aging brain

A small amount of exercise may improve our ability to think as we age, but more may not be better, according to a new study
12 Unexpected Things that Mess With Your Memory What's good for your body is good for your brain. That means eating a balanced
I used to be interested in the effect of aging on cognition in an objective sense, but now, at age 84, the issue becomes very close at hand. I frequently challenge my memory to be sure that I'm not losing it.
"We're seeking people with all kinds of problems -- or are completely normal -- to build this database," Weiner told the
Forty years ago I had no real backing for my intuition that exercise is the magic bullet, the universal panacea. Now even the brain is targeted for both preventive and therapeutic approaches to cognitive decline.
This research suggests that a physically active lifestyle helps preserve cognitive function. If you want to keep your marbles and your muscles, you better do more than Sudoku.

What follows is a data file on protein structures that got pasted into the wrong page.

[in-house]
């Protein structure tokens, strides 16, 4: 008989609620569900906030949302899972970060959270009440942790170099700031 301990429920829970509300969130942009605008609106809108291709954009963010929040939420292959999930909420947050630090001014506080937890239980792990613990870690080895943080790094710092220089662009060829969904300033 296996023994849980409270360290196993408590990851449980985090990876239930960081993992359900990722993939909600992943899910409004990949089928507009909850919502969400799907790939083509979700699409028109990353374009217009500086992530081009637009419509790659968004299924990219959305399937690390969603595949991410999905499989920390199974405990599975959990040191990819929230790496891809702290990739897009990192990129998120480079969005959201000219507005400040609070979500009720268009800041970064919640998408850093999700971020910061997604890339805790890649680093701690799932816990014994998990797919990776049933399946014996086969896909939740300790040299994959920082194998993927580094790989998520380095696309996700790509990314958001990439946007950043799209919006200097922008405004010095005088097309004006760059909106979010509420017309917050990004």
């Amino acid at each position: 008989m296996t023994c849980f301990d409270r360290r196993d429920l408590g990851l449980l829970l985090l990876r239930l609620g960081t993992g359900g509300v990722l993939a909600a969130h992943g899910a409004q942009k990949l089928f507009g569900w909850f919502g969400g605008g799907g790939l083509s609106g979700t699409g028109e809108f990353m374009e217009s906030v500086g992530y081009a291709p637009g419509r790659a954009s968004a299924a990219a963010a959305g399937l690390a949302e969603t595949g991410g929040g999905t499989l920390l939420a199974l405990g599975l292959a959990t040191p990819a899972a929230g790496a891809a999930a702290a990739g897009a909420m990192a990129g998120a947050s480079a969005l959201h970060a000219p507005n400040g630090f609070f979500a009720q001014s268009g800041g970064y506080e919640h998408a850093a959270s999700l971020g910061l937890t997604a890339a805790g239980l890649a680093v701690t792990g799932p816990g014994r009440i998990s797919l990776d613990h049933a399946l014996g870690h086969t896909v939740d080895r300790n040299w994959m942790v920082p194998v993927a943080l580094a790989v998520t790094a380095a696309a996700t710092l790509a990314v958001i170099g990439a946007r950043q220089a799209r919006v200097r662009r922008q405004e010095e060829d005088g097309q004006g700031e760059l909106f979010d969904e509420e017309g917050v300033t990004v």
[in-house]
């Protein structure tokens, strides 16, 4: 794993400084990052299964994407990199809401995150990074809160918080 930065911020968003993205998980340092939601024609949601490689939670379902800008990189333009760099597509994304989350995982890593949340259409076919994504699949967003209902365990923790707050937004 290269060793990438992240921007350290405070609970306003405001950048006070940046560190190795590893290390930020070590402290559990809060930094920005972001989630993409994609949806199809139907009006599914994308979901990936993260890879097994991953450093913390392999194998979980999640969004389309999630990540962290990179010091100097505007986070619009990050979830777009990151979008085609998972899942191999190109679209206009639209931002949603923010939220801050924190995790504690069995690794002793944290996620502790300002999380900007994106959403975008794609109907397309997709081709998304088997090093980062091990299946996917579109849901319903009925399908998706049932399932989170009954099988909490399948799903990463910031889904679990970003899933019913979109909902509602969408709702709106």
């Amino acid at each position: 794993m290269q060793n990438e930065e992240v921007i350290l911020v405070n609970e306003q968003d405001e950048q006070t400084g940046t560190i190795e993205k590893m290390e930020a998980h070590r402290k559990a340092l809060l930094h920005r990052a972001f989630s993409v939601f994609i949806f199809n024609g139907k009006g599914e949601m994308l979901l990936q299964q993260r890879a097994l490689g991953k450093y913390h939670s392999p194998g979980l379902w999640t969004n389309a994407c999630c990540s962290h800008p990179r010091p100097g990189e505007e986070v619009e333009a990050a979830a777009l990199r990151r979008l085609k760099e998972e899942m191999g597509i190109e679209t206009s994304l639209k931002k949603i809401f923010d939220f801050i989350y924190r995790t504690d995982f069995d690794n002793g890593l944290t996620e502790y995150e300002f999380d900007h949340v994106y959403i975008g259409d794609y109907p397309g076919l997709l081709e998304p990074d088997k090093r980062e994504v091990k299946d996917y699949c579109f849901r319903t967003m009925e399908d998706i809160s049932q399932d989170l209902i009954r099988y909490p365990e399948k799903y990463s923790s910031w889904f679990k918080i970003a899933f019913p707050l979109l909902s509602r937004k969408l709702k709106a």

As life spans continue to lengthen, it's becoming increasingly clear that our brains as well as our bodies are amazingly
As we grow up, we learn patience and self-control, and we grow more adept at our favorite hobbies. And our brains are gaining skills, too: As the birth of new neurons slows down, those cells are learning to communicate more efficiently.
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My momentary mental lapse was another sign that as we age, our memories aren't quite what they once were. In that spirit, here are five tips for keeping your brain active as you age.
As we age, our brain slips into this inner dialogue more easily and regularly which makes it hard to keep hold of other thoughts. The good news is that distractibility does not equal dementia.
Researchers at the University of California Los Angeles studied people doing Web searches while their brain activity was